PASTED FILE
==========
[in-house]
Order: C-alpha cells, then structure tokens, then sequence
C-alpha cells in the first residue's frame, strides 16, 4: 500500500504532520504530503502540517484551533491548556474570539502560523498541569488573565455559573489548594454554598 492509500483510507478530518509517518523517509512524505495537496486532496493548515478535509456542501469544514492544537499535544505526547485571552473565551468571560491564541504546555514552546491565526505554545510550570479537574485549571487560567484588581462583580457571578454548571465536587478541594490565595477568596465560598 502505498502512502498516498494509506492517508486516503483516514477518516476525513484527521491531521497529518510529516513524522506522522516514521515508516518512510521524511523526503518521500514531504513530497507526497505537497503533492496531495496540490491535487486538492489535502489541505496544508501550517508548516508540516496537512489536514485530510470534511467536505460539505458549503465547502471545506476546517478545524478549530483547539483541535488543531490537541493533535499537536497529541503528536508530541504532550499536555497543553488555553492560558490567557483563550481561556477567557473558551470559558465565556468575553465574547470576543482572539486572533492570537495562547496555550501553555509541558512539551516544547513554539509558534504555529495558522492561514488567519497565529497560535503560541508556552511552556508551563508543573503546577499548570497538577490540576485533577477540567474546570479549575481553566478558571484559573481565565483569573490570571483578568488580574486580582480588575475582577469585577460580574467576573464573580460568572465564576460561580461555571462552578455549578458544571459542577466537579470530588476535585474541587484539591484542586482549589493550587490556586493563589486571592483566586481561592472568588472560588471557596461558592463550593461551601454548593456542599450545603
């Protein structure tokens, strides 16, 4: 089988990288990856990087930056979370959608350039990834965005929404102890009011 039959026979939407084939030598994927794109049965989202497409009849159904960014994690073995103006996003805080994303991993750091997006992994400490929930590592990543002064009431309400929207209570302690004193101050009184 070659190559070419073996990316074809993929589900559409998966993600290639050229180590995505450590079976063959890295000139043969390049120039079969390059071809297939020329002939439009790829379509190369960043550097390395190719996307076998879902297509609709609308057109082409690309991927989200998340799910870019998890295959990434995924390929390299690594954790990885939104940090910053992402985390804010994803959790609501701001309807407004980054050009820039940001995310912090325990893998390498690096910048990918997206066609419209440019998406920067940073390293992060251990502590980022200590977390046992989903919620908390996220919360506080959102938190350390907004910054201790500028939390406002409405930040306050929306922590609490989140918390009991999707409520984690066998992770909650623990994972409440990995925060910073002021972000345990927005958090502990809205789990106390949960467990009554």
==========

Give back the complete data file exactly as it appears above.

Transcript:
[in-house]
Order: C-alpha cells, then structure tokens, then sequence
C-alpha cells in the first residue's frame, strides 16, 4: 500500500504532520504530503502540517484551533491548556474570539502560523498541569488573565455559573489548594454554598 492509500483510507478530518509517518523517509512524505495537496486532496493548515478535509456542501469544514492544537499535544505526547485571552473565551468571560491564541504546555514552546491565526505554545510550570479537574485549571487560567484588581462583580457571578454548571465536587478541594490565595477568596465560598 502505498502512502498516498494509506492517508486516503483516514477518516476525513484527521491531521497529518510529516513524522506522522516514521515508516518512510521524511523526503518521500514531504513530497507526497505537497503533492496531495496540490491535487486538492489535502489541505496544508501550517508548516508540516496537512489536514485530510470534511467536505460539505458549503465547502471545506476546517478545524478549530483547539483541535488543531490537541493533535499537536497529541503528536508530541504532550499536555497543553488555553492560558490567557483563550481561556477567557473558551470559558465565556468575553465574547470576543482572539486572533492570537495562547496555550501553555509541558512539551516544547513554539509558534504555529495558522492561514488567519497565529497560535503560541508556552511552556508551563508543573503546577499548570497538577490540576485533577477540567474546570479549575481553566478558571484559573481565565483569573490570571483578568488580574486580582480588575475582577469585577460580574467576573464573580460568572465564576460561580461555571462552578455549578458544571459542577466537579470530588476535585474541587484539591484542586482549589493550587490556586493563589486571592483566586481561592472568588472560588471557596461558592463550593461551601454548593456542599450545603
């Protein structure tokens, strides 16, 4: 089988990288990856990087930056979370959608350039990834965005929404102890009011 039959026979939407084939030598994927794109049965989202497409009849159904960014994690073995103006996003805080994303991993750091997006992994400490929930590592990543002064009431309400929207209570302690004193101050009184 070659190559070419073996990316074809993929589900559409998966993600290639050229180590995505450590079976063959890295000139043969390049120039079969390059071809297939020329002939439009790829379509190369960043550097390395190719996307076998879902297509609709609308057109082409690309991927989200998340799910870019998890295959990434995924390929390299690594954790990885939104940090910053992402985390804010994803959790609501701001309807407004980054050009820039940001995310912090325990893998390498690096910048990918997206066609419209440019998406920067940073390293992060251990502590980022200590977390046992989903919620908390996220919360506080959102938190350390907004910054201790500028939390406002409405930040306050929306922590609490989140918390009991999707409520984690066998992770909650623990994972409440990995925060910073002021972000345990927005958090502990809205789990106390949960467990009554």